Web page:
Rookie quarterback Dwayne Haskins sat with the rest of his teammates during Wednesday morning's team meeting while highlights from New York Jets safety Jamal Adams flashed in front of them. Interim head coach Bill Callahan wanted to show his players how lethal Adams could be to their offense during Haskins' first-career home start.
"Incredibly talented player, by all means, in every realm," Callahan said of Adams, a Pro Bowler and second-team All-Pro last season. "Not only from a coverage standpoint, but when he pressures, when he pulls the trigger out of nowhere, he can make the adlib play that you don't see normal safeties make."
Adams and the rest of the Jets' defense will be determined to make Haskins uncomfortable and spoil his home debut.
"The Jets are a very good defense, they're very active," Haskins said. "Adams makes a lot of plays, and they do a really good job of disguising coverages, being able to do different things out of different looks and having guys do different responsibilities."
The Jets have one of the most active blitzing defenses in the NFL this year. With defensive coordinator Gregg Williams at the helm, the Jets blitz 39.2% of the time, which is fourth in the league. They also rank in the top 10 in terms of quarterback knockdowns (8th) and knockdown percentage (10th).
Williams' mantra as a coordinator is bringing consistent pressure. Callahan is very aware of that fact, and he is expecting the same from the Jets on Sunday.
"When you look at Gregg Williams and the trademark of his defense, it's in his DNA to send more than you have to block, whether it's a seven-man box, eight-man box -- I think he'd rather prefer a nine-man box, actually," Callahan said. "That presents quite a challenge for us."
Adams leads a trio of Jets players who bring the most pressure on blitzes. Adams has blitzed opposing quarterbacks 42 times through nine games -- almost double what linebackers Jordan Jenkins and Neville Hewitt have combined -- and has five sacks to go with two knockdowns and seven pressures.
"He's a player you have to have full knowledge of where he is," Callahan said. "You've got to be aware of every alignment he gets in, you've got to know what he's doing, the possibilities of where he can come from, the plays he can make."
Despite the Jets hounding offenses with pressure, quarterbacks have performed well against them, especially in the last three games. During that stretch, the Jets have allowed Gardner Minshew, Ryan Fitzpatrick and Daniel Jones to have an average passer rating of 120.1. What's more is that the Jets' defense has performed worse away from MetLife Stadium; they have allowed quarterbacks to post a 105 rating when playing on the road.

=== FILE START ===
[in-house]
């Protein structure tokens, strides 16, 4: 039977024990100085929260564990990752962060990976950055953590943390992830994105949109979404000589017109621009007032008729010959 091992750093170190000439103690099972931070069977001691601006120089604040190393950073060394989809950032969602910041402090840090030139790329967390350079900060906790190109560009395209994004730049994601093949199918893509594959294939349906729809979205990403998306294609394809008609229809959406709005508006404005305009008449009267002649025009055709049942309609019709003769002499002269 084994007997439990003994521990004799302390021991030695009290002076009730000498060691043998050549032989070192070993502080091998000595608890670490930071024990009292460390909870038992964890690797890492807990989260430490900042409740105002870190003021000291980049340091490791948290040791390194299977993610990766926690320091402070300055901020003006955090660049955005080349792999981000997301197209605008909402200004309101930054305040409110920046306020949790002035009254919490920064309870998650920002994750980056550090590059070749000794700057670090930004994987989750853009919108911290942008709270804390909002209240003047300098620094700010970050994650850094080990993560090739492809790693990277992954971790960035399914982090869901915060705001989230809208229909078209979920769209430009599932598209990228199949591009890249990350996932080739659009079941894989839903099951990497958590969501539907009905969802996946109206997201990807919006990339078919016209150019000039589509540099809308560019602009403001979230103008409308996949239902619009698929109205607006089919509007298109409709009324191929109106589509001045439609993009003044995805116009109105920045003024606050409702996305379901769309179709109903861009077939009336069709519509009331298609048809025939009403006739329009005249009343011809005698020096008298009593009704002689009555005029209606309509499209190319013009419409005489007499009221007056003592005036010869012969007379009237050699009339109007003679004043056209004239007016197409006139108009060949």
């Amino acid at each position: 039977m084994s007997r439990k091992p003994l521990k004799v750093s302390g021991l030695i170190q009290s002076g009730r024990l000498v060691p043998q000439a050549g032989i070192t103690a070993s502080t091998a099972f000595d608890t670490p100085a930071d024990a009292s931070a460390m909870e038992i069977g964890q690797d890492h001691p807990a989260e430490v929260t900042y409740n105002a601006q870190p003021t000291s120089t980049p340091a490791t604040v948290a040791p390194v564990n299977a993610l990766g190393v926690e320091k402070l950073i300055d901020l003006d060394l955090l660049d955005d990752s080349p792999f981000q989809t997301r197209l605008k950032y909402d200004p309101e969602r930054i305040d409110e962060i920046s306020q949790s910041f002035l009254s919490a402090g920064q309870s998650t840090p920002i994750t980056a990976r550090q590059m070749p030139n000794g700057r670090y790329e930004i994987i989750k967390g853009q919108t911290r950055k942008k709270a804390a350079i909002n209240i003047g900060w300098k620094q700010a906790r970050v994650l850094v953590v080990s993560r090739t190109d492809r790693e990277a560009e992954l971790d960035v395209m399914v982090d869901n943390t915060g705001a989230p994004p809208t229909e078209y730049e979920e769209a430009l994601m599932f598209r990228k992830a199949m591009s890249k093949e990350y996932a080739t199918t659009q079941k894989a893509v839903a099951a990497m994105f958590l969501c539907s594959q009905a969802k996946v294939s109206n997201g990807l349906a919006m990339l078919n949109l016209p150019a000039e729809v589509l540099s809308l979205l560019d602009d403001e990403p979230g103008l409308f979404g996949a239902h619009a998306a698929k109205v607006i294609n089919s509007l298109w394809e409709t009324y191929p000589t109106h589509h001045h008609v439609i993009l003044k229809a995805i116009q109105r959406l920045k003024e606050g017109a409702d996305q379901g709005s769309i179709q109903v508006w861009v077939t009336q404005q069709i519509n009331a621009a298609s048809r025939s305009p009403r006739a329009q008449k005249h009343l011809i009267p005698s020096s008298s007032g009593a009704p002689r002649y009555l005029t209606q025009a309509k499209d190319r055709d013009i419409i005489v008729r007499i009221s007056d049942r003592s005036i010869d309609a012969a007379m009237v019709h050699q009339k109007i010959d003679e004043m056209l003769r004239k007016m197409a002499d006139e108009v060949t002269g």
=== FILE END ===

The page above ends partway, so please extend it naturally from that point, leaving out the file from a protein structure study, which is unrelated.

Like Haskins, Minshew and Jones are rookies, and they have finished with some of the best passer ratings and quarterback ratings (QBR) against the Jets' defense. In order to make sure Haskins has a similar performance, the offense wants to make sure he is as comfortable as possible.
"He's been around the league for a while," Redskins offensive tackle Morgan Moses said of Williams. "He has his flavors of the week … with certain blitzes that he'll bring early to see if you can pick it up. It's for us guys up front, being that we've played a lot more football than [Haskins], to help him prepare and see the field as well."
The best way for the offensive linemen to help Haskins see the field will be to pick up the Jets' blitzes, regardless of what "flavor" Williams throws at them. The offensive line has played against defenses like the New England Patriots and San Francisco 49ers that have elite pass rushes, and they have grown used to preparing for challenges up front.
"It's every week, really," said offensive guard Ereck Flowers. "We've been going against some top defenses from Chicago to Eagles to Patriots, and they've all been really good. The coaches do a really good job of preparing us. So it's really just taking the training into the game."
It's also up to Haskins to recognize the variety of blitzes the Jets will bring, but the coaching staff isn't too concerned with that. Quarterbacks coach Tim Rattay pointed back to Haskins' work during OTA's to learn different protections.
"He's got to understand what the front is and what the look is and get to his protection adjustments," Rattay said. "We'll watch the pressures as we do each week and make sure we're dialed in. If he sticks to his rules that we taught him in OTA's and just keeps harping on them each week, he'll be fine."
Haskins echoed that assurance during his first press conference as the starter Wednesday afternoon, and he seems confident about his home debut regardless of what the Jets decide to throw at him. He has experienced teammates he can rely upon and a coaching staff that has given him the tools to succeed.
The only thing left for him to do is turn that into a win on Sunday.
"I feel like once we're able to recognize what they do, we'll be able to execute at a high level," he said.